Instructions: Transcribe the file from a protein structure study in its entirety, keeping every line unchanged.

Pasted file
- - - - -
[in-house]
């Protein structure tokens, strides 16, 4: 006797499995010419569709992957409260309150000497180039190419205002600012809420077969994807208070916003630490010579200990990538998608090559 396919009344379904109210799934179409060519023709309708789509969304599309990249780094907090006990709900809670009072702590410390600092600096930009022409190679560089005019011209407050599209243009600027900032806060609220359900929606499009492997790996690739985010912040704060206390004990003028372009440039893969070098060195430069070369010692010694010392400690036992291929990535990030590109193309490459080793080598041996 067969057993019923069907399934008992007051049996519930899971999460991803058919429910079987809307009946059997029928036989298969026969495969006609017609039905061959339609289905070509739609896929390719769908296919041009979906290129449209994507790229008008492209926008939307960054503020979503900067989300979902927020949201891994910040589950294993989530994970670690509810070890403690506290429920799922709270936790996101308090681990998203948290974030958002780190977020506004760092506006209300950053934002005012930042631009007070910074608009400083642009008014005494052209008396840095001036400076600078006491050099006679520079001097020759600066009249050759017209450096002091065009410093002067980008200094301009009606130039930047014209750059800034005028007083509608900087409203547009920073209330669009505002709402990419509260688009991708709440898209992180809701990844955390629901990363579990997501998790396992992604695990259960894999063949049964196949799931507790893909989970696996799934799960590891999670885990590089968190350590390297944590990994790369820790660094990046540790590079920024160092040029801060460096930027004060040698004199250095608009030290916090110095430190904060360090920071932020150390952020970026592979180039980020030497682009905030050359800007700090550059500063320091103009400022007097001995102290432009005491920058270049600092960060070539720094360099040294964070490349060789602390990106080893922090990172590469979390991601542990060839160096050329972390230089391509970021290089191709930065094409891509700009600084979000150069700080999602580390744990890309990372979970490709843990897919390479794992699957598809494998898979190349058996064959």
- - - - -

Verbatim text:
[in-house]
């Protein structure tokens, strides 16, 4: 006797499995010419569709992957409260309150000497180039190419205002600012809420077969994807208070916003630490010579200990990538998608090559 396919009344379904109210799934179409060519023709309708789509969304599309990249780094907090006990709900809670009072702590410390600092600096930009022409190679560089005019011209407050599209243009600027900032806060609220359900929606499009492997790996690739985010912040704060206390004990003028372009440039893969070098060195430069070369010692010694010392400690036992291929990535990030590109193309490459080793080598041996 067969057993019923069907399934008992007051049996519930899971999460991803058919429910079987809307009946059997029928036989298969026969495969006609017609039905061959339609289905070509739609896929390719769908296919041009979906290129449209994507790229008008492209926008939307960054503020979503900067989300979902927020949201891994910040589950294993989530994970670690509810070890403690506290429920799922709270936790996101308090681990998203948290974030958002780190977020506004760092506006209300950053934002005012930042631009007070910074608009400083642009008014005494052209008396840095001036400076600078006491050099006679520079001097020759600066009249050759017209450096002091065009410093002067980008200094301009009606130039930047014209750059800034005028007083509608900087409203547009920073209330669009505002709402990419509260688009991708709440898209992180809701990844955390629901990363579990997501998790396992992604695990259960894999063949049964196949799931507790893909989970696996799934799960590891999670885990590089968190350590390297944590990994790369820790660094990046540790590079920024160092040029801060460096930027004060040698004199250095608009030290916090110095430190904060360090920071932020150390952020970026592979180039980020030497682009905030050359800007700090550059500063320091103009400022007097001995102290432009005491920058270049600092960060070539720094360099040294964070490349060789602390990106080893922090990172590469979390991601542990060839160096050329972390230089391509970021290089191709930065094409891509700009600084979000150069700080999602580390744990890309990372979970490709843990897919390479794992699957598809494998898979190349058996064959």